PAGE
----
When you tell people you’re an entrepreneur, do you think about what you are saying?
At a superficial level, it is not a tough question – but chances are you don’t think about it. You might run a startup, and you’re likely working pretty hard, putting in a lot of hours.
Newsflash: You’re not the only one.
Every so often you meet someone who puts it into perspective what it means to be truly grinding.
Recently, I saw Gary Vaynerchuk’s video, “August.” In that piece, Gary depicts a very clear reality. There is a huge divide regarding how entrepreneurs push it in the month of August. Now, let’s be honest, and acknowledge that he is right on in pointing out there are only two ways to spend the month of August.
The first is to be pushing yourself three times as hard as you normally do, to gain ground on your competitors, to get through development, to get content up, or to get yourself otherwise ahead of the game for the fall. The second is to be at the pool with your friends and family enjoying yourself.
They aren’t necessarily mutually exclusive, but for most, it is impossible to do both. Everyone needs a break – it’s all about timing your break, though.
There is only one context in which I think that you should be spending your summer at the pool: if you just had a big win. If your company is killing it, growth is solid month-over-month, you’ve been grinding for months, and you need a break, then take the time off. As Gary points out, you won’t be alone, and you probably won’t fall behind.
That being said, if not falling behind is your metric of success, than you need to rethink what you are spending your time on. I can guarantee that Zuckerberg and Kalanick did not set out with the hope of moving along at an average pace.
If you are working, when everyone else isn’t, then you’re going to continue to gain ground, and that is why Facebook and Uber absolutely took off after their launches.
Let me be clear — calling yourself an entrepreneur means that you are absolutely in love with the grind. It means that you are willing to sacrifice things you might love (just a little bit less), because you are obsessed with your business, with changing the way other people spend their time, buy things, and engage with the world around them.
It is more than mere coincidence that the people who are winning what they do, the response usually sounds something like “I breathe, eat, and live my business, 24/7, every single week.”
It’s more than just coincidence that recent wins are the result of people who likely spent last August hunched over their desk or in meetings.
The reality is that when you see that video, you will have one of two reactions. The first is to do nothing and go about your month as planned, and the other is to completely rethink how you are going to spend what’s left of these 31 days, and how you are going to approach the months that follow.
Being an entrepreneur means that you have to know how to budget resources, including your time.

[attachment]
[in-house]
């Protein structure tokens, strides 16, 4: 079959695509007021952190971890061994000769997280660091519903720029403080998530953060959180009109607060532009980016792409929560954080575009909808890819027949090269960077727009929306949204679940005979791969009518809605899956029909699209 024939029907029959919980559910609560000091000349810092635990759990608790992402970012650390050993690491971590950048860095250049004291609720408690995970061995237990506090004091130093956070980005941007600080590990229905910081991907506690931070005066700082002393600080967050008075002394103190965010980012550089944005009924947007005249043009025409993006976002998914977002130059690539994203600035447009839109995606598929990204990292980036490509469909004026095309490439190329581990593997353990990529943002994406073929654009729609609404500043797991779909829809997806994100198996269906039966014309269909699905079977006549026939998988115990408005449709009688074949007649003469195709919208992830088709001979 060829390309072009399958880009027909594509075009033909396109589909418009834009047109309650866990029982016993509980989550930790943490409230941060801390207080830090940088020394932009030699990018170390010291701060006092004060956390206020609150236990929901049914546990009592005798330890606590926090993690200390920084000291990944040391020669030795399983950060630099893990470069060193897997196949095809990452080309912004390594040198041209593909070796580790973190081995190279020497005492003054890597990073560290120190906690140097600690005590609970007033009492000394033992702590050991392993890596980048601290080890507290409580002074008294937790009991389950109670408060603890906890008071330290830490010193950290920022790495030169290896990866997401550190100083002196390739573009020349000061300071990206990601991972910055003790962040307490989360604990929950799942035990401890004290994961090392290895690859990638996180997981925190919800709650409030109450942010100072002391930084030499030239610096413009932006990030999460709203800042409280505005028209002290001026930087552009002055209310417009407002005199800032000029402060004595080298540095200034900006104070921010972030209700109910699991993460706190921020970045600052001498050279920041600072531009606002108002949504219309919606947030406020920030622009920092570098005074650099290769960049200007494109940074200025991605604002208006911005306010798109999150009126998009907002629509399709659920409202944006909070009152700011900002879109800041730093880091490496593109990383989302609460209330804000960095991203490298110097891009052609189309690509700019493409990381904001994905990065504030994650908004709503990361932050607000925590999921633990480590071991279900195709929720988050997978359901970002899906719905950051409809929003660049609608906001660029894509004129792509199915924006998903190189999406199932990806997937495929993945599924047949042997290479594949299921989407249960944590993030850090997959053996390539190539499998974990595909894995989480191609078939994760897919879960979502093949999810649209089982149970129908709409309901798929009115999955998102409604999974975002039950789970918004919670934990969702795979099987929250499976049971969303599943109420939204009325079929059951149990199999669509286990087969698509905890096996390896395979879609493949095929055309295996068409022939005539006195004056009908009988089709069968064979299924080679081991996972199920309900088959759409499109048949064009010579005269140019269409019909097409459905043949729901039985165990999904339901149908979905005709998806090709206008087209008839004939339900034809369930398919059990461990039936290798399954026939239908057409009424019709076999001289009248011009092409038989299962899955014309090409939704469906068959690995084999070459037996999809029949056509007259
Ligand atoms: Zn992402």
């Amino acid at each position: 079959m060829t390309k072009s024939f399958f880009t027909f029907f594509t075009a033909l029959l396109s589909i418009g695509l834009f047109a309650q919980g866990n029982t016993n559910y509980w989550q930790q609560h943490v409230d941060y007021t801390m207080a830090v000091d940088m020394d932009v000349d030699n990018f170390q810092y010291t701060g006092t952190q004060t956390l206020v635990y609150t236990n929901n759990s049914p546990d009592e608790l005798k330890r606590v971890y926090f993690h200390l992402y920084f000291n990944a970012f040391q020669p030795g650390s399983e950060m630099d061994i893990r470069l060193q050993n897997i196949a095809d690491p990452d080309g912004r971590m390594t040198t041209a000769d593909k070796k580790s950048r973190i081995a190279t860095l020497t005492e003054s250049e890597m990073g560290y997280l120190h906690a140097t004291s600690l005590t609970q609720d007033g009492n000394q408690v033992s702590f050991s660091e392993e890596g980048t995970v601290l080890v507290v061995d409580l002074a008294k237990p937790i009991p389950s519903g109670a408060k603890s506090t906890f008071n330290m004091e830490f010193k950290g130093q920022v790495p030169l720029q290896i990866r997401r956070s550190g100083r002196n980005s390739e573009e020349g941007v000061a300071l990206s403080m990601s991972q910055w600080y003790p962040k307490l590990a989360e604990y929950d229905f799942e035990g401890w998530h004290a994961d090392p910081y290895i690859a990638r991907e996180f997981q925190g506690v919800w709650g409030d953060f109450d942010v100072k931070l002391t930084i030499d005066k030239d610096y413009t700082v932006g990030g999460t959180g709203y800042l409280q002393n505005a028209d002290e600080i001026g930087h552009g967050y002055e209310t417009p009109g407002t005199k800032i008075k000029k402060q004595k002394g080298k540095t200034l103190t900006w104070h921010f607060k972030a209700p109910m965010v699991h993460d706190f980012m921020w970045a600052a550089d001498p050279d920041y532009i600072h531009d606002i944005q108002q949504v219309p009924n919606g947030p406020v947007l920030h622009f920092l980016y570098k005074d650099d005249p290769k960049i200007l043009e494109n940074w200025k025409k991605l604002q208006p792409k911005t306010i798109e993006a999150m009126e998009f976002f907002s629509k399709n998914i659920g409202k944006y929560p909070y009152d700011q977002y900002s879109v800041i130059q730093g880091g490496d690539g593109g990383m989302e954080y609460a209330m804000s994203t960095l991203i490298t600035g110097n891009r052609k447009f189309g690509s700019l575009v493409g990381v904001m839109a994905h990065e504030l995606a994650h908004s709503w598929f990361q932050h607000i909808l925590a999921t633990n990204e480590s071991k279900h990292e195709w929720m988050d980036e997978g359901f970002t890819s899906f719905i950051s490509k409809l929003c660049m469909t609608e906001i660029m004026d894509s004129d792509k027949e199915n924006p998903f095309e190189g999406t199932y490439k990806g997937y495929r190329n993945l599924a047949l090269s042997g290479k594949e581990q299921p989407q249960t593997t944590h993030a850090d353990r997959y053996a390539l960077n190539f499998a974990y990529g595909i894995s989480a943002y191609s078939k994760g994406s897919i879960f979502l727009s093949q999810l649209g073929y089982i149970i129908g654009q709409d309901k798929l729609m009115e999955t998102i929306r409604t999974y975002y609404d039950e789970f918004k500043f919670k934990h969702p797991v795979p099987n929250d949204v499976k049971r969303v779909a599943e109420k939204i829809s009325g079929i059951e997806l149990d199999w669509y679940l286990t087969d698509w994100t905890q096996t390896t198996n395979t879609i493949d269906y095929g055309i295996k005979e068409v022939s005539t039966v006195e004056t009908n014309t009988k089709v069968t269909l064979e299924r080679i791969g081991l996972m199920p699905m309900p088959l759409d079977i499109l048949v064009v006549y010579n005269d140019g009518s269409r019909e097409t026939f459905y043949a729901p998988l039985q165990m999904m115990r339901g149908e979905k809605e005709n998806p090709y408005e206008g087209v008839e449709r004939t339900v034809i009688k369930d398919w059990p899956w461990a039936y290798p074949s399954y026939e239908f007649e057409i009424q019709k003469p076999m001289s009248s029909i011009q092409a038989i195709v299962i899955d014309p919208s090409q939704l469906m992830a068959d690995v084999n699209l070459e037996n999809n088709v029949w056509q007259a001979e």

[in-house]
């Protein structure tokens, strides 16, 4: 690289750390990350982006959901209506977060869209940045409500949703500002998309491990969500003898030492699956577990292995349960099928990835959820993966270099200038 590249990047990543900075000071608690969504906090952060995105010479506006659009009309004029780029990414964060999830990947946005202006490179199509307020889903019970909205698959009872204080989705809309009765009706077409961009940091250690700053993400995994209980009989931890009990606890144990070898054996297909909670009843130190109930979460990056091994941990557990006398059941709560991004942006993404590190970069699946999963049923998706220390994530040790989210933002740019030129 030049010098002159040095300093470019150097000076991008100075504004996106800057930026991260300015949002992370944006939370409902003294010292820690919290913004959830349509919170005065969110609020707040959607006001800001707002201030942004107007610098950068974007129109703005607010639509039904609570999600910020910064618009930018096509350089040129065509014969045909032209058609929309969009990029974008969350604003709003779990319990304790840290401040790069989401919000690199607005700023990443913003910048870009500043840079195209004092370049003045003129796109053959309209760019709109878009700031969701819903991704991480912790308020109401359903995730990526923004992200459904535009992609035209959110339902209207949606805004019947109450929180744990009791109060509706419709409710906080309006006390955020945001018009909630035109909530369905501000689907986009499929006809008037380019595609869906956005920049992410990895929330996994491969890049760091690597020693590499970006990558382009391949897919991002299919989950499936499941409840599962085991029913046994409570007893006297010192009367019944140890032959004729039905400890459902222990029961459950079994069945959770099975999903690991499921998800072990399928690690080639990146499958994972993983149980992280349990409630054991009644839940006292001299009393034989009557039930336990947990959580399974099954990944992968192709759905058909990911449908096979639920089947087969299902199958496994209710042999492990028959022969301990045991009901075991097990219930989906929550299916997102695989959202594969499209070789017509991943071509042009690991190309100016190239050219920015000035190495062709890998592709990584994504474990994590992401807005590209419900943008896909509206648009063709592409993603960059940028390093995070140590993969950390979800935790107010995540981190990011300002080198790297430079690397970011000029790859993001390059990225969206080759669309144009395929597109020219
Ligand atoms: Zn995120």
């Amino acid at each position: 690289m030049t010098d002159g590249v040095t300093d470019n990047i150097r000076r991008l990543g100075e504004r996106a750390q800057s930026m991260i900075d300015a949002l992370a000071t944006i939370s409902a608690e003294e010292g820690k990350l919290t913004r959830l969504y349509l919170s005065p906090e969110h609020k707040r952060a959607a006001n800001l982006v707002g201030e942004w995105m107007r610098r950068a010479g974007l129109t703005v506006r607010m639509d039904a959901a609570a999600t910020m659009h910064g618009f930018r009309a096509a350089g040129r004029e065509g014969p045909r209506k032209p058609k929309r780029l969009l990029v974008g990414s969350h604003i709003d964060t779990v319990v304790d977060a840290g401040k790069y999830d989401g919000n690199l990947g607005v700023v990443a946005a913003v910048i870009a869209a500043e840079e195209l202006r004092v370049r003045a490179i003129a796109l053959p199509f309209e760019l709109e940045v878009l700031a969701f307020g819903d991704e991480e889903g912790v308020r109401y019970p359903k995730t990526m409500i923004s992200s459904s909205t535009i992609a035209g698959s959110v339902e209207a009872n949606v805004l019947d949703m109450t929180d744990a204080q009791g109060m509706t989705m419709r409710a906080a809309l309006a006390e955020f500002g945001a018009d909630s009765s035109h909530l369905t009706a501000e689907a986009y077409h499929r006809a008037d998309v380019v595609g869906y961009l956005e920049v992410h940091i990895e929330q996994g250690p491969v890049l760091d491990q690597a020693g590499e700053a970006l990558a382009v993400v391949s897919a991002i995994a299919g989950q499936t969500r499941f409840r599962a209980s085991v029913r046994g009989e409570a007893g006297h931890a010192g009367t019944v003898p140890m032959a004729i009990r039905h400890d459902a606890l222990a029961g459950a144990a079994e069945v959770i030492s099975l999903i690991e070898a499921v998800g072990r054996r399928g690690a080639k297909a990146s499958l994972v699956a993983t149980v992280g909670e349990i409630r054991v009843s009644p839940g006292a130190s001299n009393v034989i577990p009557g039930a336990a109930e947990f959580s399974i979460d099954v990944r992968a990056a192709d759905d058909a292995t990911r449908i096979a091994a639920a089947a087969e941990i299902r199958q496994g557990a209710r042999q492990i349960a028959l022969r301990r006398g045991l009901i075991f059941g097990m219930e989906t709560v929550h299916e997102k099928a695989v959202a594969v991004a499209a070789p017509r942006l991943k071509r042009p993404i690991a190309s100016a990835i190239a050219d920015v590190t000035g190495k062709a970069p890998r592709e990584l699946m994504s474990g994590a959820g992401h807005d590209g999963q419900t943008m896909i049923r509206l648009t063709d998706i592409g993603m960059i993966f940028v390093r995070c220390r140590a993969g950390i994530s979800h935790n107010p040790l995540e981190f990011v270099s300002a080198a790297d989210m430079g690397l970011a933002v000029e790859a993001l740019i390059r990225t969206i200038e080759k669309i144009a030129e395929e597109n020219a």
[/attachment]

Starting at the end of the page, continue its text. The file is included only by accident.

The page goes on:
Take a moment and pause what you’re doing. First, think about your goals for the next month, where you want to be, and what you need to do to get there, and what stands in your way. Second, develop a strategy of what you are going to do, that you can do, at any hour, to start moving in the right direction. Third, and most importantly, write these goals down. It has been proven you are significantly more likely to achieve or exceed these goals if you write them down.
After doing this, remember that there are going to be a huge number of people (including your competitors), who are resting. They are taking a couple of weeks off, and just coasting. That’s your chance — and if that doesn’t motivate you, then you’re not an entrepreneur.
The world we live in is remarkable in that you have a unique opportunity to do amazing things without needing anyone’s permission. The ultimate indicator of whether what you are doing is valuable or completely useless is the market. God bless it.
More broadly, think about your time and think about the time you waste. As a teenage entrepreneur, I fully recognize that I waste a lot of time. This being said, my biggest moments as an entrepreneur have always coincided with my restructuring my time, and making a change that benefits my productivity. So go out there and push it. The only limit to your success is how far you will go to achieve success.
It is important to remember that there is no clear correlation between time and success. It is far more important to work smart than it is to throw hundreds or thousands of hours of unplanned hours of work on your company. Map out each quarter, month, week, and day, so that you can complete short and long-term goals that will better position you for success.
There are definitely people who can be more effective on a per hour basis than others, and don’t need to spend as much time working as others. Set goals, stay focused, and find your rhythm — because after all, every entrepreneur has their own journey.
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At age 16, I founded PrepReps, a marketing company that connects high school and college influencers with clothing apparel and tech brands. A week after my 17th birthday, I was featured in AdAge in an article titled “Meet the 17-Year-Old Running a profitable agency out of his dorm room.” I was named one of the “Top 5 High School Entrepreneurs to Watch in 2016”, and have given keynotes at marketing conferences for CPG and product companies. When I’m not on the grind or at school, I’m spending time with my friends and family, my dog, Jagger, wake-boarding, skiing, and playing tennis.